Acting upon such accusations in Wisconsin led to nonsense like this, reported by the Journal-Sentinel:
Randa’s decision revealed new details of the probe, including an Oct. 3 raid of the homes of Johnson and Deborah Jordahl, another consultant to the club. Neither could be reached for comment.
“Sheriff deputy vehicles used bright floodlights to illuminate the targets’ homes,” Randa wrote. “Deputies executed the search warrants, seizing business papers, computer equipment, phones, and other devices, while their targets were restrained under police supervision and denied the ability to contact their attorneys.”
“Among the materials seized were many of the Club’s records that were in the possession of Ms. Jordahl and Mr. Johnson,” Randa continued. “The warrants indicate that they were executed at the request of GAB investigator Dean Nickel.”
Johnson’s wife, Valerie, posted two notes on her Facebook page shortly after the raid citing the constitutional amendment protecting against unreasonable searches and seizures. “You don’t spend a lot of time thinking about this amendment until you realize it is being grossly violated,” she wrote on Oct. 11 — eight days after the raid.
Randa also wrote that on the same day O’Keefe and others with Wisconsin Club for Growth received subpoenas to turn over the club’s records from March 1, 2009, until the present. The subpoenas were subject to a secrecy order.
O’Keefe estimates the Wisconsin Club for Growth has lost $2 million in fundraising that would have been committed to issue advocacy, Randa wrote.
You can see where the judge would conclude such paramilitary tactics might have a chilling effect on the exercise of First Amendment rights. Don’t like the idea of having your house bathed in floodlights during a midnight search, while you’re held without even the right to contact your lawyer? Then shut up.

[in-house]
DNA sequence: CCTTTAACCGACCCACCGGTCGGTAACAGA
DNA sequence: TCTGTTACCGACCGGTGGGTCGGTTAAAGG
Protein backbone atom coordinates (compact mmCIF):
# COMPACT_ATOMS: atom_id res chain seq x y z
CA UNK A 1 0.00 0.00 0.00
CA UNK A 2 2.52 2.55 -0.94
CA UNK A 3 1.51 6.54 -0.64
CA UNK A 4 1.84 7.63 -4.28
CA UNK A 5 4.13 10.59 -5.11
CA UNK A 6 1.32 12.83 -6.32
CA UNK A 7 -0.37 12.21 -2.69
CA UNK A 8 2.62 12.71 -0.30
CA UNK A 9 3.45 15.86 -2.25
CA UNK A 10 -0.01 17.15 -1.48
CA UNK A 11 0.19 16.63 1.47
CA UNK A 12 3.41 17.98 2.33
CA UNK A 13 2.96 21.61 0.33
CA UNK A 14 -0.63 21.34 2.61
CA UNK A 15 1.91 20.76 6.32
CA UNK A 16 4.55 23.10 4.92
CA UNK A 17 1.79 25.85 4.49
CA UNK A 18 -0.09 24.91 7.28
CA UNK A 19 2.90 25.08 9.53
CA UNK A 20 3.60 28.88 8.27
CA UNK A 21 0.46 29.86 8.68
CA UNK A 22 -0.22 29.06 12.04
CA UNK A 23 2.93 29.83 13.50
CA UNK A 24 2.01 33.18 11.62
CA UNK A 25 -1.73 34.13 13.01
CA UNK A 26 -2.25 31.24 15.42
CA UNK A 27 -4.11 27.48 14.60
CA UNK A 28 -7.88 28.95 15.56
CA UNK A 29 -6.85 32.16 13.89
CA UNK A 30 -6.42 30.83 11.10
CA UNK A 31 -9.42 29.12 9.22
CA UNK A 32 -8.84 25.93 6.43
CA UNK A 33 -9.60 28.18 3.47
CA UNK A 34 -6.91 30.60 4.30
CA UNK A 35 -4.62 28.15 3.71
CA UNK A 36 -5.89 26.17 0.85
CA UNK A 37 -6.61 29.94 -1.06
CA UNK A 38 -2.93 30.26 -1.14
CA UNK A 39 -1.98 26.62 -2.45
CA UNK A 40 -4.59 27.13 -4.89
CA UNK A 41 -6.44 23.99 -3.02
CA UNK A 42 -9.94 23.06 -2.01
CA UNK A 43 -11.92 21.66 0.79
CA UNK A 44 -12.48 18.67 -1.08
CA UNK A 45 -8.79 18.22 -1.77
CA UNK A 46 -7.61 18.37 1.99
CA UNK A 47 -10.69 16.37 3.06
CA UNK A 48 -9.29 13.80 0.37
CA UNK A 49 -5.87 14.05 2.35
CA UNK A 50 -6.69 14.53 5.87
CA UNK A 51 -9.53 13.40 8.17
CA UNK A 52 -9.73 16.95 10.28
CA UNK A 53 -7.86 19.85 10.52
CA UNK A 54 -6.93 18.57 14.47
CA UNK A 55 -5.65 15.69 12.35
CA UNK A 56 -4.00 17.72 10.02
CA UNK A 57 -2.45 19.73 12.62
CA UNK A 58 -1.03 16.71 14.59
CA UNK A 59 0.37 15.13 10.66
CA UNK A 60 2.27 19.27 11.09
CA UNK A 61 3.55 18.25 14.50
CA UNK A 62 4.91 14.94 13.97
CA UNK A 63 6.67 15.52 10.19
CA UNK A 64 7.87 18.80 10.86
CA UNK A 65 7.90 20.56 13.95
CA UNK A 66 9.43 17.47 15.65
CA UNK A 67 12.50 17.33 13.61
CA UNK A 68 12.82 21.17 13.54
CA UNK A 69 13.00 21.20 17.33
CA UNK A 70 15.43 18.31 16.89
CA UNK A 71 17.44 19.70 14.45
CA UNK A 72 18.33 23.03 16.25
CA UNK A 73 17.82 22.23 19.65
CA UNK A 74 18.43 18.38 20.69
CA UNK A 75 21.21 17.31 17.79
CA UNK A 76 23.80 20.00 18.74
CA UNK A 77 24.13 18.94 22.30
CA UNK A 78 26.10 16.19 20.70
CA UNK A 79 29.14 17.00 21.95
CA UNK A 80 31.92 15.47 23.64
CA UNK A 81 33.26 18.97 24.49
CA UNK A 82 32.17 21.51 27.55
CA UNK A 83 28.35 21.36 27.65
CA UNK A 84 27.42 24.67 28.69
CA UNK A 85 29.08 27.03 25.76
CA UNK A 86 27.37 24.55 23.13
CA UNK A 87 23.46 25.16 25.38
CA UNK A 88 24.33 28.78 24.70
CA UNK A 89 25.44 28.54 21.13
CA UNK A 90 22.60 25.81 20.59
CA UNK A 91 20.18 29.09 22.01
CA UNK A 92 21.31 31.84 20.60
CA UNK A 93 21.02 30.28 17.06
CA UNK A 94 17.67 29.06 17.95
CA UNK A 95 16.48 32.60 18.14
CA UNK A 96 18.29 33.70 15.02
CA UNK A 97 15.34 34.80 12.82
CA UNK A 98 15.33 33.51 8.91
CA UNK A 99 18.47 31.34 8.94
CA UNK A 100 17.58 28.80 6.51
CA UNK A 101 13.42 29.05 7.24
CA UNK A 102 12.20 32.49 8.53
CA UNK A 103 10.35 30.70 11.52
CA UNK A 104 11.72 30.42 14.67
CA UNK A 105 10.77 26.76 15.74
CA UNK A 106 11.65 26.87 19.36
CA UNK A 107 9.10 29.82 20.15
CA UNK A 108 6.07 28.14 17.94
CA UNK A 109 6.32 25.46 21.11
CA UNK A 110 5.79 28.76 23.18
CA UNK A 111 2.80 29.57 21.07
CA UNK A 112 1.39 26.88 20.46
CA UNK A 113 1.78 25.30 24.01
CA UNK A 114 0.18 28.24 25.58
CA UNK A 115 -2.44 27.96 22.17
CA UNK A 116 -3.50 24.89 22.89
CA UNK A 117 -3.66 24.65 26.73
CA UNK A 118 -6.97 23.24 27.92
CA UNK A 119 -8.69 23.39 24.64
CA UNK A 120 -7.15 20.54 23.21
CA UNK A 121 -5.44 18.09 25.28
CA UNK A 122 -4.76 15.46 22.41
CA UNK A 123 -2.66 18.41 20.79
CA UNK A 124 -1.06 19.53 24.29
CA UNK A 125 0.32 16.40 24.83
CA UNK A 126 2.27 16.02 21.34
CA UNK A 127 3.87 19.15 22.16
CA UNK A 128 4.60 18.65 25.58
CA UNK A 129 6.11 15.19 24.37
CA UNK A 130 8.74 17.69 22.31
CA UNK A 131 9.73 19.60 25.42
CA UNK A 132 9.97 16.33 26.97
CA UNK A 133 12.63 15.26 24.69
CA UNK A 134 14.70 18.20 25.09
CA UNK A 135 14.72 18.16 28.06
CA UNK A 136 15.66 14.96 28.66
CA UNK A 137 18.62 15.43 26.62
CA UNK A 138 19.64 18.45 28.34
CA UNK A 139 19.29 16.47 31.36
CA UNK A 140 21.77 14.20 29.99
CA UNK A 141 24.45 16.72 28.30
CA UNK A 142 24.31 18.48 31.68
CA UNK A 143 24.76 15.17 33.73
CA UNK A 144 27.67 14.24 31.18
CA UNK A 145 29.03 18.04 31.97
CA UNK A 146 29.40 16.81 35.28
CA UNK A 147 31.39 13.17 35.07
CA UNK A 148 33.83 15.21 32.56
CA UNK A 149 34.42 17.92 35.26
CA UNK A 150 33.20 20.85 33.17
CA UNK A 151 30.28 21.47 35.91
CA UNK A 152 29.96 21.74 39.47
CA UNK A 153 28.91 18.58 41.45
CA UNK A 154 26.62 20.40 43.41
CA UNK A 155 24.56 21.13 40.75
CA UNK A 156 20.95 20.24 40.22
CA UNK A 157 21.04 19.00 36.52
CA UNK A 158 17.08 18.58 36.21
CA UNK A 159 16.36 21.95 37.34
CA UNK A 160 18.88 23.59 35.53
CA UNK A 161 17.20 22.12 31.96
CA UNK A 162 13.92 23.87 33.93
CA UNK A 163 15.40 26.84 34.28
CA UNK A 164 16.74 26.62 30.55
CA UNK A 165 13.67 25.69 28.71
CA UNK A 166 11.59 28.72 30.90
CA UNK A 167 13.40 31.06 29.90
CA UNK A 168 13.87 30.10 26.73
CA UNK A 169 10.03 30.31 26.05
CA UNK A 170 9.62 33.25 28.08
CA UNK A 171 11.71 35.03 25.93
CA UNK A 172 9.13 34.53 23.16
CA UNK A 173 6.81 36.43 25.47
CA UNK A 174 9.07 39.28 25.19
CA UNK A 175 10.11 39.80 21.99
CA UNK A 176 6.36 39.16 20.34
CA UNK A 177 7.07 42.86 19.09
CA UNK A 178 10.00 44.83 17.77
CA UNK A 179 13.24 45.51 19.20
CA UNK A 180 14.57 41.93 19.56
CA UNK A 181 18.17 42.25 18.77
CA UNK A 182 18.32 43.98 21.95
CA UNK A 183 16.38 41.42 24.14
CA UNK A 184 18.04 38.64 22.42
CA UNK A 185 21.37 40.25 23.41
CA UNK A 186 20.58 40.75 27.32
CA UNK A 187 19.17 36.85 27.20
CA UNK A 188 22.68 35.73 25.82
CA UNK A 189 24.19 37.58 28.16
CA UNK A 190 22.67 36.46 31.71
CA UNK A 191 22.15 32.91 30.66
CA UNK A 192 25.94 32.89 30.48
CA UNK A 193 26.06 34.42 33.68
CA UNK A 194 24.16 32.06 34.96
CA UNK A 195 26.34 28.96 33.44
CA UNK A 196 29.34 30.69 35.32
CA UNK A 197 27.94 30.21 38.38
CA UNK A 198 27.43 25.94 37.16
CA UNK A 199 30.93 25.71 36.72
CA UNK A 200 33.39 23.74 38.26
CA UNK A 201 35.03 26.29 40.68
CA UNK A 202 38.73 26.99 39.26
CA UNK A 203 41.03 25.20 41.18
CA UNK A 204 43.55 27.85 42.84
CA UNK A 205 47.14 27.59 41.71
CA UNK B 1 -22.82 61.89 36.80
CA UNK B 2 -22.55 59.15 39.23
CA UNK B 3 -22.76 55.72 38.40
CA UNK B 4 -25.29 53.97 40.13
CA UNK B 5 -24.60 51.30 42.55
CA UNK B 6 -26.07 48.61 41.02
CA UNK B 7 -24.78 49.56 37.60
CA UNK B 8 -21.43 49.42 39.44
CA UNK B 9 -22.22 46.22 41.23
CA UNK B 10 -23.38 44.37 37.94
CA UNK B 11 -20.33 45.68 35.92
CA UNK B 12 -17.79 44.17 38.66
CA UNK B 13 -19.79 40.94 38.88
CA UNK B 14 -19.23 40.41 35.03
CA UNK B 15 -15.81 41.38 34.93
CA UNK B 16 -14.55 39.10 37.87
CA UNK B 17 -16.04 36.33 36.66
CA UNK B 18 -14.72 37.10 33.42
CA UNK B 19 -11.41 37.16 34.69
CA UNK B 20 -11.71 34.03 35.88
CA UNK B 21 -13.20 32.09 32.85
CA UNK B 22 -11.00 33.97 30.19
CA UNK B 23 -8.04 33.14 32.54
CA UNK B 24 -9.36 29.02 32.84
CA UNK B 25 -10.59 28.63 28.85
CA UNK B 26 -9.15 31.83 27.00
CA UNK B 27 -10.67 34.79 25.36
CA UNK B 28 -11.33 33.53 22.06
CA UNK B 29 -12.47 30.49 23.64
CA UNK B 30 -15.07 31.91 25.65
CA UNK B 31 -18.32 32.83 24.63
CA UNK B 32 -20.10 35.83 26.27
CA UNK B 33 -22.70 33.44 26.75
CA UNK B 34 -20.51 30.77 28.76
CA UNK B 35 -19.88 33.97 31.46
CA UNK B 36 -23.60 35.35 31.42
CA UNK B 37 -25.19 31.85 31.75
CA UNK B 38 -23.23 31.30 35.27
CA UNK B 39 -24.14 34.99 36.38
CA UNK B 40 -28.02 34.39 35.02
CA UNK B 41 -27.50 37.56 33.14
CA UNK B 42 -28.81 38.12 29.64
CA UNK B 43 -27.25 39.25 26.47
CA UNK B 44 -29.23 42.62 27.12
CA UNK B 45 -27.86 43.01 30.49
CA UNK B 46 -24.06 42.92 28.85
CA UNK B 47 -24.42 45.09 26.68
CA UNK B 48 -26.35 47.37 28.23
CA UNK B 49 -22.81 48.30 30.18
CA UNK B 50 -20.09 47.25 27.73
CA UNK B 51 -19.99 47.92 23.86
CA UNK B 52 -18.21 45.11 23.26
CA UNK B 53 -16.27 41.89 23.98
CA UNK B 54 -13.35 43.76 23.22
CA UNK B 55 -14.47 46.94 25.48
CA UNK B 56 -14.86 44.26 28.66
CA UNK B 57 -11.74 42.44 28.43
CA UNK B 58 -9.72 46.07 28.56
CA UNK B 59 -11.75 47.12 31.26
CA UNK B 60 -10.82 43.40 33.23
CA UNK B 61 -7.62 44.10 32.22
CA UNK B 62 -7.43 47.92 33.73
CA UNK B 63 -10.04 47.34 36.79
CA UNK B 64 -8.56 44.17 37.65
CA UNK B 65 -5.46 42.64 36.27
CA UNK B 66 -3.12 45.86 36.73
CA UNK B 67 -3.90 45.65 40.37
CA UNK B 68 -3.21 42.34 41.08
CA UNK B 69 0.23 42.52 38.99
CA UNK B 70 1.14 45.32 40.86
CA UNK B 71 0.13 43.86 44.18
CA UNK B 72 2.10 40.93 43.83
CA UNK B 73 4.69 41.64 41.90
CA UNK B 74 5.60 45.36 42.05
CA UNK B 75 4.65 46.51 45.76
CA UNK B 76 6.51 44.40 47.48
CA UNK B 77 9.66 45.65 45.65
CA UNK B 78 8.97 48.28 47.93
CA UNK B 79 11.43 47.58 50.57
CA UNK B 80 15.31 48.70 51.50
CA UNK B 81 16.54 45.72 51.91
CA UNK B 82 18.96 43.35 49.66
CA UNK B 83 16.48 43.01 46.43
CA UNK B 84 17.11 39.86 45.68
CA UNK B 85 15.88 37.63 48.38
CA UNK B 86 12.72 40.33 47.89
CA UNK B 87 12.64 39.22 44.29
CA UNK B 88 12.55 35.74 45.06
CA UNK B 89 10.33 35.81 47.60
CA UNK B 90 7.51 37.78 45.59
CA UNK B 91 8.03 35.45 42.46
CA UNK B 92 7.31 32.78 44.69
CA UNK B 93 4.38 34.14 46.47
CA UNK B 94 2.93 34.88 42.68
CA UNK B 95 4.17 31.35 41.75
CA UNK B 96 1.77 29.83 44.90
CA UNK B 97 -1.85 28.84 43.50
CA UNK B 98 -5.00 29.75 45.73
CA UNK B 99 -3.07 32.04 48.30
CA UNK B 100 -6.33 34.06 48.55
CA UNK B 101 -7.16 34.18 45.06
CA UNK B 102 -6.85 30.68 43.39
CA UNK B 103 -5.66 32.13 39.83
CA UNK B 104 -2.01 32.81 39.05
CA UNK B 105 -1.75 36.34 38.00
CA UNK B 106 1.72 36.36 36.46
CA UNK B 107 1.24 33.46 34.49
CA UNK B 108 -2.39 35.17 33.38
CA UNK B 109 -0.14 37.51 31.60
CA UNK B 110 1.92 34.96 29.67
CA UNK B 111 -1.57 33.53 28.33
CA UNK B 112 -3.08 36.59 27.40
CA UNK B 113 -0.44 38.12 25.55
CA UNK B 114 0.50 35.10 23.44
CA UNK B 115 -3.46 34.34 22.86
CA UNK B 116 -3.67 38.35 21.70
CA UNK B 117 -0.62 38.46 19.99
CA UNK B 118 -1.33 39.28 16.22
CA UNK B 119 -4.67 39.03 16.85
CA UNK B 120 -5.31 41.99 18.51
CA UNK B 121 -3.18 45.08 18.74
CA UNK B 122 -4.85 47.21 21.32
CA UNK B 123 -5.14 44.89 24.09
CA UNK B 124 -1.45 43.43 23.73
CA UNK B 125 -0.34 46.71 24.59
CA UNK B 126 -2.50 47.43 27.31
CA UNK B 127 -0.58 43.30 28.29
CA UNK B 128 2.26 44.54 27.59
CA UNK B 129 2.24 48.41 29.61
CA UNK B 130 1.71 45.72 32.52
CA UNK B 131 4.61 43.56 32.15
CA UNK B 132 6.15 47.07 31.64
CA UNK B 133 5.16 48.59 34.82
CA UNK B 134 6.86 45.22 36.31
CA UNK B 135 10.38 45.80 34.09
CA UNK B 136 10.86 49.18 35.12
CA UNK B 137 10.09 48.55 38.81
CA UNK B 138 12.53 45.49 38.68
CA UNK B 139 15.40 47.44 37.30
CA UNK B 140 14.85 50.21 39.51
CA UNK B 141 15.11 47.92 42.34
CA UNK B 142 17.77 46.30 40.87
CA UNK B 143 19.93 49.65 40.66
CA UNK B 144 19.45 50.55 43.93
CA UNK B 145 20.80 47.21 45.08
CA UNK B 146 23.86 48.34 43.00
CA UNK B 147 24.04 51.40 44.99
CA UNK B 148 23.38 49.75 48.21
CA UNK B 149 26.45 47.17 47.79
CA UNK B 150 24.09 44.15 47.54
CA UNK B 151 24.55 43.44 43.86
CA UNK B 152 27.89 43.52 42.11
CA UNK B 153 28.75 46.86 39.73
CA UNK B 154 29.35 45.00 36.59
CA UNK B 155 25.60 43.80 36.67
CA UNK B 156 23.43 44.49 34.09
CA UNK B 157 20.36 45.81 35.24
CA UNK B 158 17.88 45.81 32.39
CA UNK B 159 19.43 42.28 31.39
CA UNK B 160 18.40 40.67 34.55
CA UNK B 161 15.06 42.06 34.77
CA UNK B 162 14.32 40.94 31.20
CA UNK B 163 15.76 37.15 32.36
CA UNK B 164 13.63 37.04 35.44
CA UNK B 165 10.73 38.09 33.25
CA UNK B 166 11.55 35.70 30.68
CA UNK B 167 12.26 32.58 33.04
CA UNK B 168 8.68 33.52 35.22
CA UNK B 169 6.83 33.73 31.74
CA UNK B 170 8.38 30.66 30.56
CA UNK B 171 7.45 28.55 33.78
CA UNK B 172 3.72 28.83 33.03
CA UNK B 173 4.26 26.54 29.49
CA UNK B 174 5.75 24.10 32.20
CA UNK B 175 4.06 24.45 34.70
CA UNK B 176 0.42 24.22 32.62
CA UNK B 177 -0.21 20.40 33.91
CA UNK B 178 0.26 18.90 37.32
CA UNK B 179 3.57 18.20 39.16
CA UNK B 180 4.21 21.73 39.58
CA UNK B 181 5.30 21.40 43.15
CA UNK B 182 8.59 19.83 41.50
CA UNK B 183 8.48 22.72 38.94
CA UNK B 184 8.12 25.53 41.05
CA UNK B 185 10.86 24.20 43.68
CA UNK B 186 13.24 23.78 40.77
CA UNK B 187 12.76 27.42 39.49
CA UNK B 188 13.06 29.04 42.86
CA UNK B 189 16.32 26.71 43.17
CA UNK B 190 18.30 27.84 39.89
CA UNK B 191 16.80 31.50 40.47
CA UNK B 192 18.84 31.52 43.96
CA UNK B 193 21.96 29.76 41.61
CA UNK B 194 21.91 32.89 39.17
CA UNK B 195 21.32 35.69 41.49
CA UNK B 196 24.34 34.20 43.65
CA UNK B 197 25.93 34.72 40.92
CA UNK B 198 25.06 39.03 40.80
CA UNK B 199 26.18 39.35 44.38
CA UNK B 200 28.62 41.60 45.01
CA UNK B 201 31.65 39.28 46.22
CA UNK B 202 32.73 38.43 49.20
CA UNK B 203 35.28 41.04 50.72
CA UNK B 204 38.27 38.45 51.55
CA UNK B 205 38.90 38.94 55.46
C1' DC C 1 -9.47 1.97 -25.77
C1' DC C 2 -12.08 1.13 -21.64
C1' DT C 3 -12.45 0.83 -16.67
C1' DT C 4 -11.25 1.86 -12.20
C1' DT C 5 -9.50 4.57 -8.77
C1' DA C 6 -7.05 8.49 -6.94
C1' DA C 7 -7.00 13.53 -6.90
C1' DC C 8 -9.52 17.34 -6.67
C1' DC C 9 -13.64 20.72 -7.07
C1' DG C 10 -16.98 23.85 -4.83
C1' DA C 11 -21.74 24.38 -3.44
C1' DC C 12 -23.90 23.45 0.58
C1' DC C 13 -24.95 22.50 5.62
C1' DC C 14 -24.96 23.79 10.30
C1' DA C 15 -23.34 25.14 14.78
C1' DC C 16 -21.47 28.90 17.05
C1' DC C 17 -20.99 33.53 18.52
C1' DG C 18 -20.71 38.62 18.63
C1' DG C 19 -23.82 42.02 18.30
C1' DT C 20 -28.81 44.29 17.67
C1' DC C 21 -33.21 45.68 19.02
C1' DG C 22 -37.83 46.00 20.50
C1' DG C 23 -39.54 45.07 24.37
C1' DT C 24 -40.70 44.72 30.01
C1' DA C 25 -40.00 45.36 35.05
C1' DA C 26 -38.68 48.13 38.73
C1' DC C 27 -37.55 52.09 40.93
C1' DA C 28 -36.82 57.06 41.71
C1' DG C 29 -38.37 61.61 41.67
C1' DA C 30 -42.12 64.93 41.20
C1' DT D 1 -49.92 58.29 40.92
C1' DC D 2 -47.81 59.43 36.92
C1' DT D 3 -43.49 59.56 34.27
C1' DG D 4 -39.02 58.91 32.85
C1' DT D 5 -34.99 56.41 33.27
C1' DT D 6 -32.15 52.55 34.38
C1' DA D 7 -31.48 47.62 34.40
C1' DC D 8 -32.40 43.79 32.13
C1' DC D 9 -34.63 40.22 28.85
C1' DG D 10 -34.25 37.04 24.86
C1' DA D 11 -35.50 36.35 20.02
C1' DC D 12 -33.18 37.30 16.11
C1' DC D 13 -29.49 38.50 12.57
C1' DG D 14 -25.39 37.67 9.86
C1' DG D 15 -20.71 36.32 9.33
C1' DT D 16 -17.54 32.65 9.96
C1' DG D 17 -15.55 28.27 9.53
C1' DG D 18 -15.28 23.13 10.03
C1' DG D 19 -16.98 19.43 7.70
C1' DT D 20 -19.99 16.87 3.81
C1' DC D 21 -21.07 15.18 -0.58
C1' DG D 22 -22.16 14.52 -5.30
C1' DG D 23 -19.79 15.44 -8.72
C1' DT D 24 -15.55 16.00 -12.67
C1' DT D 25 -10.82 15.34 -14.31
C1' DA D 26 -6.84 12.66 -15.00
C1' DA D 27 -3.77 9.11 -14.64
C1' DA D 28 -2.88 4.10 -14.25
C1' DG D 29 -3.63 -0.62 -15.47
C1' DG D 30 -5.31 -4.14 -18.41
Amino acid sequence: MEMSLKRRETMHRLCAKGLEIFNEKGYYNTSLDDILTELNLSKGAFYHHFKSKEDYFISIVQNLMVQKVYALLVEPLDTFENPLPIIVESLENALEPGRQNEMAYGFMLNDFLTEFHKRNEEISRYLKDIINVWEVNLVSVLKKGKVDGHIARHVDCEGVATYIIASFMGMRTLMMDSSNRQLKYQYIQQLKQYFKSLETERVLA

Judge Randa’s ruling, which was sweeping enough to surprise many local observers, is under appeal from Wisconsin prosecutors, on the grounds that federal courts have no jurisdiction over their investigation. That seems like a shaky argument, given the First Amendment issues cited by the judge. The Journal-Sentinel quotes the opinion of University of Wisconsin professor Donald Downs that the argument could end up at the Supreme Court, which he thinks would take it “because they’re hot to trot on these issues right now.” For the moment, free speech and political assembly are looking a bit more healthy in Wisconsin.
Update: Eric O’Keefe, director of the Wisconsin Club for Growth, welcomed the preliminary injunction: “Thanks to Judge Randa’s decision, I look forward to re-engaging in Wisconsin and speaking out on issues I believe in.”
“This decision is a victory for free speech,” said David B. Rivkin, Jr., partner in the BakerHostetler law firm, which filed suit in federal court on behalf of the Wisconsin Club for Growth. “For almost three years, the political left in Wisconsin, led by elected prosecutors, has been unsuccessfully trying to silence conservative voices because of their successes. Since the left can’t win at the ballot box, they secretly resort to the illegal use of government power -‘dark power’ – to go after those who do not agree with them. This nefarious probe had nothing to do with bringing more fairness to the political process. Judge Rudolph Randa and others saw this for what it was: pure political payback. We are pleased that the courts have once again confirmed what we have maintained from the start, that the state cannot silence political speech it does not like by violating the constitutional rights of private citizens.”